The worst tiger story that comes to mind though is from the Soviet times. There was this guy by the name of Berberov, an architect. He kept a lot of animals in his apartment, but really achieved fame when he raised a lion cub. The lion, named King, lived in a city apartment with Berberov, his wife, kids and a host of other animals (including a wildcat). The lion starred in a number of Soviet films and they wrote a book titled “Don’t be afraid, it’s a lion.” The lion was shot by a policeman when it got away and tried to play with some kid’s dog.

    Things were about to get worse. Like the Simpsons, the Berberovs decided to raise an new cat. The Simpsons got Snowball II, the Berberovs – King II. Mr. Berberov died of a heart attack, but his wife insisted on keeping the lion in the apartment still. It ended up badly – the lion, provoked or otherwise, attacked the wife. Her son tried to restrain the lion, which in turn, with a swat of a paw killed him by breaking his neck and scalping. Once again, a policeman shot and killed the lion. The puma, which escaped in the melee was also shot and killed.

    What’s a worse idea than keeping a lion in a city apartment? Living with grizzly bears, of course. This lunatic tried to do just that and ended up mauled and half-eaten:

    “In the Werner Herzog-directed documentary, Treadwell is shown singing and reading poetry to grizzlies, calling them names like Mr. Chocolate, and even petting one on the nose.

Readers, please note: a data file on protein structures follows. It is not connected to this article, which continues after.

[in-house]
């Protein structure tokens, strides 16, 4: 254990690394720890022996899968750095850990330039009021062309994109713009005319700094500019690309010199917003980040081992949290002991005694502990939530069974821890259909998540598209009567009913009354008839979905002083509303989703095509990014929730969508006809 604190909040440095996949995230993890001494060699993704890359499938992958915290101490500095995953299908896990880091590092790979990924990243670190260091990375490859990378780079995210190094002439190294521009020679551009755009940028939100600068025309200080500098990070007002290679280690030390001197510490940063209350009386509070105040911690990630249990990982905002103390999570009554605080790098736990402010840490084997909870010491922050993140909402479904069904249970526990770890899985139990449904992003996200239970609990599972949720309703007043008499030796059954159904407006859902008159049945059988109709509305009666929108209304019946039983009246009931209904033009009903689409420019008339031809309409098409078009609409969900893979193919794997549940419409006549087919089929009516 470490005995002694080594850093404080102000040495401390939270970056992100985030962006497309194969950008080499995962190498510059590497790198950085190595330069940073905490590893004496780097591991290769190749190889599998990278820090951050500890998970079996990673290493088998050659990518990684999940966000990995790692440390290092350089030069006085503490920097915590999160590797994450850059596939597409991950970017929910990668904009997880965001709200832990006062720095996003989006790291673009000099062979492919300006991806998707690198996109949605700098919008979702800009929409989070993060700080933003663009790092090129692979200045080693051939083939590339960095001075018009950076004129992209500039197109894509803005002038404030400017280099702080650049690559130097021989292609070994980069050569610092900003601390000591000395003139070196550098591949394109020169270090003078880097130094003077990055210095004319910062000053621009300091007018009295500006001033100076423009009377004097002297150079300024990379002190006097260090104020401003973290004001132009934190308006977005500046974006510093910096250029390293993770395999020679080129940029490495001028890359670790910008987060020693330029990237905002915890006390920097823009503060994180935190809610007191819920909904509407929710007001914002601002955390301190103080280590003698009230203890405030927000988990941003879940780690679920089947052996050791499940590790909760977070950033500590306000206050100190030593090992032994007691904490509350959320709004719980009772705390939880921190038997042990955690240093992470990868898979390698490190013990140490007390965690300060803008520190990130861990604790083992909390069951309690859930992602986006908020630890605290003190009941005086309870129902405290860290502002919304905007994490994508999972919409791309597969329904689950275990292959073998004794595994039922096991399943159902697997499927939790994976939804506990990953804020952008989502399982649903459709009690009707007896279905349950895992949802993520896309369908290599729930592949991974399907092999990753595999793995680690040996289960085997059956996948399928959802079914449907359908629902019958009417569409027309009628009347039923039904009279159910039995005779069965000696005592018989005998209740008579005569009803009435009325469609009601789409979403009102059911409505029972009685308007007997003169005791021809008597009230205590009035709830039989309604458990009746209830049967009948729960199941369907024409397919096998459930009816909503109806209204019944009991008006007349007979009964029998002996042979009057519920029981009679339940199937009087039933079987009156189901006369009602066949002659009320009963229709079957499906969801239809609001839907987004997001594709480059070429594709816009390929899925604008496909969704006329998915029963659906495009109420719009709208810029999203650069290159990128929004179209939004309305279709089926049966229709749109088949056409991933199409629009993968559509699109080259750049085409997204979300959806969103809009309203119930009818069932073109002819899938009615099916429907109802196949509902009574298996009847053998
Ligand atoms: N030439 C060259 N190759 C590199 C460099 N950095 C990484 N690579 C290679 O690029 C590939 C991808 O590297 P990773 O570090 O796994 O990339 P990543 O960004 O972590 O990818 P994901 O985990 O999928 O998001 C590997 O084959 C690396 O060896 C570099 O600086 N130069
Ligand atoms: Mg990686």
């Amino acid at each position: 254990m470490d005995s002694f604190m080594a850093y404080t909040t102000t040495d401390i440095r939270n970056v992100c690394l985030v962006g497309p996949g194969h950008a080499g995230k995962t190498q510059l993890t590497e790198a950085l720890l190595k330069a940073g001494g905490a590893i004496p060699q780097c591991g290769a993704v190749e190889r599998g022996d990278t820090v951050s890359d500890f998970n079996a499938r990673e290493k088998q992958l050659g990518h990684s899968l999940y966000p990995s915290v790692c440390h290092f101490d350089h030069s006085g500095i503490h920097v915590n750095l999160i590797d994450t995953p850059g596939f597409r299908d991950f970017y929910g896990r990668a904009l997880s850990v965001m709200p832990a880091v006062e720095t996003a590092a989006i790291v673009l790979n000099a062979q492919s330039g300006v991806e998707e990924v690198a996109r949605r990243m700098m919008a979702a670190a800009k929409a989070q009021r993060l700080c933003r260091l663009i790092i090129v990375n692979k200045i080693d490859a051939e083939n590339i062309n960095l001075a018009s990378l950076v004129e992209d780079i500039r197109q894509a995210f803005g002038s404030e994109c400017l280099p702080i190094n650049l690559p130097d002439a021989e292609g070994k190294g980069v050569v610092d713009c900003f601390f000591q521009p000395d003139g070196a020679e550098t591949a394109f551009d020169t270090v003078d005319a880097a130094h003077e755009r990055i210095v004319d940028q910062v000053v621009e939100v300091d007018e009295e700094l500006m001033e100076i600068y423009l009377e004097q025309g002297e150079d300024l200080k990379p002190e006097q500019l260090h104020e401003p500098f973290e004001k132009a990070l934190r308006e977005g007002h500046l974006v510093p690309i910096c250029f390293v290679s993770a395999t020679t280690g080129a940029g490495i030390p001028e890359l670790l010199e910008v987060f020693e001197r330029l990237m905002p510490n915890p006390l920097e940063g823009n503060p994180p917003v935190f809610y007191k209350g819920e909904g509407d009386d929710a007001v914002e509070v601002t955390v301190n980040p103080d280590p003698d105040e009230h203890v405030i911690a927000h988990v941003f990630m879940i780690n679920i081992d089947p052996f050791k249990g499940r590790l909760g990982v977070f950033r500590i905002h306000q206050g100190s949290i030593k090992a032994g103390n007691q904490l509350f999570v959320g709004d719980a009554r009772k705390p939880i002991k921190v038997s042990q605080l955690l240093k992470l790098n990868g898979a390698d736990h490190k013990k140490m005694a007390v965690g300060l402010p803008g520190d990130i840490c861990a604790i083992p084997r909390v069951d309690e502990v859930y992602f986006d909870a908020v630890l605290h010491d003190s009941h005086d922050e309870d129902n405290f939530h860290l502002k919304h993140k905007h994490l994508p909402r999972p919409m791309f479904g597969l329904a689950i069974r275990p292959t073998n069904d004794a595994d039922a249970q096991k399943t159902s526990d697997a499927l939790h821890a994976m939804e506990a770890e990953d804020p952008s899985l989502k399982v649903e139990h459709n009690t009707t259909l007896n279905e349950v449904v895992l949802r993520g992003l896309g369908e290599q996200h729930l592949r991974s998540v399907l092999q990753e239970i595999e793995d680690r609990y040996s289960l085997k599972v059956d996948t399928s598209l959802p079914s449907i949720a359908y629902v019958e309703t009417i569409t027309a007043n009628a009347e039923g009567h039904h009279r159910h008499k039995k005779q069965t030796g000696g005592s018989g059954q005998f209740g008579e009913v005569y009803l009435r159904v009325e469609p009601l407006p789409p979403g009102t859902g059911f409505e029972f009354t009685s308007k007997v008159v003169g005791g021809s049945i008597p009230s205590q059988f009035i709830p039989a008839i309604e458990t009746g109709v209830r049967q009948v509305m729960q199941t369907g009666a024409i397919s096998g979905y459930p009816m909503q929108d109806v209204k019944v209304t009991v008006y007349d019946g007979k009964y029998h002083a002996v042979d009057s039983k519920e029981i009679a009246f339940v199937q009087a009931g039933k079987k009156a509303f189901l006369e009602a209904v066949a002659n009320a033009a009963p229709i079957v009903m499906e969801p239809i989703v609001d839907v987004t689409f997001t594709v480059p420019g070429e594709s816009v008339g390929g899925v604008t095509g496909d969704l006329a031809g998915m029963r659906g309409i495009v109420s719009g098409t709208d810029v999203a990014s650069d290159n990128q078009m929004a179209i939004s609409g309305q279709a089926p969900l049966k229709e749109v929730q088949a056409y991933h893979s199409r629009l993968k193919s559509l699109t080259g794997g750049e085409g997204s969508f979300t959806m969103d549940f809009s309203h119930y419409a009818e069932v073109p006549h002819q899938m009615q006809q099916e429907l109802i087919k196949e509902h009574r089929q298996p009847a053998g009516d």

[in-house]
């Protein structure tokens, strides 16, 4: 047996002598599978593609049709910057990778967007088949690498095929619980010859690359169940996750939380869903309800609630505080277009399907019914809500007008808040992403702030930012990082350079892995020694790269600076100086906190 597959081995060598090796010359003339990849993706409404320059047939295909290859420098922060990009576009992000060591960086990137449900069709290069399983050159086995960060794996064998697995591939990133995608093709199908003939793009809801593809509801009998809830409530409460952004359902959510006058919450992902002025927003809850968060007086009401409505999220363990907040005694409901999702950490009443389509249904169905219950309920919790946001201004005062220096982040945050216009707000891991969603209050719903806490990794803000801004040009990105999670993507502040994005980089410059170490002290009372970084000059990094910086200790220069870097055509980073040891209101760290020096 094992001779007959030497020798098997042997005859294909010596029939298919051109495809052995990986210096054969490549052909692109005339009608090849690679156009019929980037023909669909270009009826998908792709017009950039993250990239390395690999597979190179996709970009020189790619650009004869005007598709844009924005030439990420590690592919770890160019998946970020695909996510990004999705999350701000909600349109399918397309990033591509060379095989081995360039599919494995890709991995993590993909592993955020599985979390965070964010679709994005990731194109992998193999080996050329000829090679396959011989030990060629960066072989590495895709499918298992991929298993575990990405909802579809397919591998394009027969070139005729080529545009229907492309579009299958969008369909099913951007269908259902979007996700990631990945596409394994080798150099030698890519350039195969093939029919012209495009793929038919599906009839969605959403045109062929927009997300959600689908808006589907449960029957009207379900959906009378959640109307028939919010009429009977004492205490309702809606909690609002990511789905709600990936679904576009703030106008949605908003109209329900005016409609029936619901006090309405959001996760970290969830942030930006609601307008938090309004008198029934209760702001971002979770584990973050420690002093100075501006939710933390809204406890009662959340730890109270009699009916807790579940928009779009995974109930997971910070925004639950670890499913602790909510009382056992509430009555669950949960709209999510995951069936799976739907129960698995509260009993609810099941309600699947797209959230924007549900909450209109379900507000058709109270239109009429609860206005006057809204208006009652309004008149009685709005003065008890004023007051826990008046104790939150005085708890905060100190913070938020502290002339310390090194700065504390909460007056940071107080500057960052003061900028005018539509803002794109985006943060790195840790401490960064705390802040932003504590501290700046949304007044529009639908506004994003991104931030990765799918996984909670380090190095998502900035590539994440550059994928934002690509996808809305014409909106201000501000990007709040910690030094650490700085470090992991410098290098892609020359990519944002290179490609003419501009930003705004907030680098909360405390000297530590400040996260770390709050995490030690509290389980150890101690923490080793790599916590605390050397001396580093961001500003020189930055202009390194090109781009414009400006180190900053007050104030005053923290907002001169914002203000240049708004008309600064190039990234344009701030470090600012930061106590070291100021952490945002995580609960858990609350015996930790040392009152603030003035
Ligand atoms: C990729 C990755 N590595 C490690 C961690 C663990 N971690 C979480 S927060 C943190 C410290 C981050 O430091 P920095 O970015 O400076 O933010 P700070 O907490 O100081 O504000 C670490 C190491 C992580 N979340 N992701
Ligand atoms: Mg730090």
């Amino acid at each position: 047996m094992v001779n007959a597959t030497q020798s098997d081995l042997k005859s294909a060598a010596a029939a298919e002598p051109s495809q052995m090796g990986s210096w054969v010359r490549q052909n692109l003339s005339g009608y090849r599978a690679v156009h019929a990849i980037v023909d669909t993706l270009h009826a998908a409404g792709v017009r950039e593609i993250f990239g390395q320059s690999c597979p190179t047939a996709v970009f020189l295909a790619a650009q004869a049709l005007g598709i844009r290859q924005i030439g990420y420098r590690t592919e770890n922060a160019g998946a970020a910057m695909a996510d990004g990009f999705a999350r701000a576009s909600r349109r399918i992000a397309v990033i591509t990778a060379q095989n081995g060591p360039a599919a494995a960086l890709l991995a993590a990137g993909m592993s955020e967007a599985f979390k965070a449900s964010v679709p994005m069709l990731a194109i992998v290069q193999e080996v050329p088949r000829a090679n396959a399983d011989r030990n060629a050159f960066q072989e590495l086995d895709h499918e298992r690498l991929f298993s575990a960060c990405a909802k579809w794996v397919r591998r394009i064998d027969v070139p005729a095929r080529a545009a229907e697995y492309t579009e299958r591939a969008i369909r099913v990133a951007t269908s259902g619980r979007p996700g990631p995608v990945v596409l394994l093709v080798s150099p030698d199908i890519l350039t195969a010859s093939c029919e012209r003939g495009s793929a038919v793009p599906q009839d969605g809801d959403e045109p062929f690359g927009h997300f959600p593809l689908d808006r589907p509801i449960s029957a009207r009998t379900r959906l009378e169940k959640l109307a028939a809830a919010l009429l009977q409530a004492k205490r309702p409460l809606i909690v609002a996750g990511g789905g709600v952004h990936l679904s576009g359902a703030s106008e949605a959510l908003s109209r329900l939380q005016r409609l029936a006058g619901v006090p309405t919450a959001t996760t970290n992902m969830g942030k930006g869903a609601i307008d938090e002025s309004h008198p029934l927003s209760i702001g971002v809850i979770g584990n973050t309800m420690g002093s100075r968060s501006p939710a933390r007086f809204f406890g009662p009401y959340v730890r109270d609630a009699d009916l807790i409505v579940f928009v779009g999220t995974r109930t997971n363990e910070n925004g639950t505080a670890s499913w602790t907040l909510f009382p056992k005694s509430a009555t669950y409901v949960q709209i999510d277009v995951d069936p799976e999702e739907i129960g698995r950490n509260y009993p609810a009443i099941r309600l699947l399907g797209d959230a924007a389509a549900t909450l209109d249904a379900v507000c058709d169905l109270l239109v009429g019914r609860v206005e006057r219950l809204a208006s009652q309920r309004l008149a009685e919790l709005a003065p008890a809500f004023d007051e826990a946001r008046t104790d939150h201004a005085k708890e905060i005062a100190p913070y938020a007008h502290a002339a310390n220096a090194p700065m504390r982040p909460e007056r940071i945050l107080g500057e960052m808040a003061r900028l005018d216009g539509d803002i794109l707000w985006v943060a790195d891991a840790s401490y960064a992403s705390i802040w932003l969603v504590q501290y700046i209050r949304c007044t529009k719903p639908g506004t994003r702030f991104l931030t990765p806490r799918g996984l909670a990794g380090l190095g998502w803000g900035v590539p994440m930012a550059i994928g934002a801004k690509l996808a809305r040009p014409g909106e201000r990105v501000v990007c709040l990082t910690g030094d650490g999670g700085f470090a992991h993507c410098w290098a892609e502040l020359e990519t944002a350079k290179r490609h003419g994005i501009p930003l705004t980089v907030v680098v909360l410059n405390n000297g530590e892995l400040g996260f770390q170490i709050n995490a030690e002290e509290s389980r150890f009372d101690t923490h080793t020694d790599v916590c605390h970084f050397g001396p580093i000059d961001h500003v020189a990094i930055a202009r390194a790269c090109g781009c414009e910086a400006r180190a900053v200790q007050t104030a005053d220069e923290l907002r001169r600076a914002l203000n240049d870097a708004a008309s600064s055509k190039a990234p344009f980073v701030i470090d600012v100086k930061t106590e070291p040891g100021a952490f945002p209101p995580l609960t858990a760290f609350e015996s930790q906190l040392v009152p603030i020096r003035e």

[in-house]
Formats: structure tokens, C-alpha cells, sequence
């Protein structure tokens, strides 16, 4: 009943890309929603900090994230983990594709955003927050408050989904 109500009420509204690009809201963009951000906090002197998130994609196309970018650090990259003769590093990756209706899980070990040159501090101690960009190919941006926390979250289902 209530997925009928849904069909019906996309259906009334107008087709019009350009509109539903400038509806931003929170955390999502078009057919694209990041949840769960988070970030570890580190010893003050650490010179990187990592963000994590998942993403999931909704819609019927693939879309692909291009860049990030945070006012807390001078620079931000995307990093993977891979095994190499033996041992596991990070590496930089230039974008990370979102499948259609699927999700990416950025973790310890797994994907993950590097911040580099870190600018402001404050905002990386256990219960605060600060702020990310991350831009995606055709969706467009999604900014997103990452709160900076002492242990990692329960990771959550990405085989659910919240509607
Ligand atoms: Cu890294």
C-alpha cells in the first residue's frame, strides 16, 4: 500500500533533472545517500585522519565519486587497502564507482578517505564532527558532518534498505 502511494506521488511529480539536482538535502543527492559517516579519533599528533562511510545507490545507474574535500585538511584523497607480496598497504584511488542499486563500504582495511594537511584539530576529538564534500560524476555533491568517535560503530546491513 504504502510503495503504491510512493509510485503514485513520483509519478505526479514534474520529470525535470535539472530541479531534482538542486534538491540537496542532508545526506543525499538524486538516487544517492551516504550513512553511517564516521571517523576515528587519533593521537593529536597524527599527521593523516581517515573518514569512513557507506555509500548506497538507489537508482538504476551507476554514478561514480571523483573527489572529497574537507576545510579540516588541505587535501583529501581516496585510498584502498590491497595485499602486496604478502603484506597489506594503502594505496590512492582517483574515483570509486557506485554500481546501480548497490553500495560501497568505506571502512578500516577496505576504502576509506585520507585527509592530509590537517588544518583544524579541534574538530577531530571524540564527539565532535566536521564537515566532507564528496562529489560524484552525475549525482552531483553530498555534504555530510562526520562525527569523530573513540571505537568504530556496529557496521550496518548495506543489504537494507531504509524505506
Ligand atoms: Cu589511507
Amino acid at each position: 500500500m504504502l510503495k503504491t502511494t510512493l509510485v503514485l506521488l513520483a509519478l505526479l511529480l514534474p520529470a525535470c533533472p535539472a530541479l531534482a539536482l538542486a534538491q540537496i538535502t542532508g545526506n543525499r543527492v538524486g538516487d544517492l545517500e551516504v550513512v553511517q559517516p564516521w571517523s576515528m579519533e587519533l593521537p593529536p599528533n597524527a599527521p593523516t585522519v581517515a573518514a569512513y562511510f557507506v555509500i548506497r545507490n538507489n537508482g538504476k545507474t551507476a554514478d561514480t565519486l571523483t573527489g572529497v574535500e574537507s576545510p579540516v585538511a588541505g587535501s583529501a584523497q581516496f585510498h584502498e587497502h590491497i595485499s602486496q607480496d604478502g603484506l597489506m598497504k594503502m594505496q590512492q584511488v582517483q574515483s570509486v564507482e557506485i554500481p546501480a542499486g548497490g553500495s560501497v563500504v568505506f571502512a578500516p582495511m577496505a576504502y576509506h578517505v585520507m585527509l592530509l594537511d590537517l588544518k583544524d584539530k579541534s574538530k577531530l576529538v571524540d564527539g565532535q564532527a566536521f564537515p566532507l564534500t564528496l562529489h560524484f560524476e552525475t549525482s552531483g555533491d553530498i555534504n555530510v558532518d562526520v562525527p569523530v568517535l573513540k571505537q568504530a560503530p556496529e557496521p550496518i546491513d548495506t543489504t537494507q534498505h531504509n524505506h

Experts say Treadwell was an example of how not to behave around these animals.”

    The right to risk ironic death and/or injury, is somewhere in the Declaration of Independence. It falls under liberty and the pursuit of happiness.

    Thank you for sticking with my rant. Here’s a song about Pitbull Teriers from one of my favorite movies – “Black Cat White Cat“:

     
  • Michael Krakovskiy 11:45 am on February 3, 2006 Permalink | Reply
    Tags: , Big Sky Balloons & Searchlights, , , , , , Labour relations, Mike O'Connor, , , , owner, Plainfield, , Scavengers, Trade union   

    Hey Hey, Ho Ho. One Zero Zero One, Zero! 

    Unions in New York City are masters of psychological warfare. When they set up a giant blow-up rat (seasonally decked in Christmas tree lights) in front of your business and start singing union songs and chanting chants, well, it’s not a pleasant experience.

    The chants are catchy. Here’s my favorite one:

    We are the Union, we are the Union
    Mighty, mighty Union – mighty mighty Union
    Everywhere we go – everywhere we go,
    People want to know – people want to know
    Who we are – who we are
    So we tell them – so we tell them

    I culled this great quote from an article at Fastcompany.com:

    “Twelve years ago, Mike O’Connor, owner of Big Sky Balloons & Searchlights in Plainfield, Illinois, created the first rat at the request of a union member in nearby Chicago. Said the union man of O’Connor’s first sketch: “It’s not mean enough.” O’Connor added bigger fangs and a pink belly with “festering nipples.” “I love it,” the man said. So did other unions. Today, Big Sky sells between 100 and 200 rats a year–even though it is a nonunion shop itself.”

    Bigger fangs. Check.

    “Festering nipples.” Check.

    The rat is all over the city. Sean of Dust and Rust blog caught one in front of a Duane Reade.

    If you decide to organize, I guess you can buy your own over here.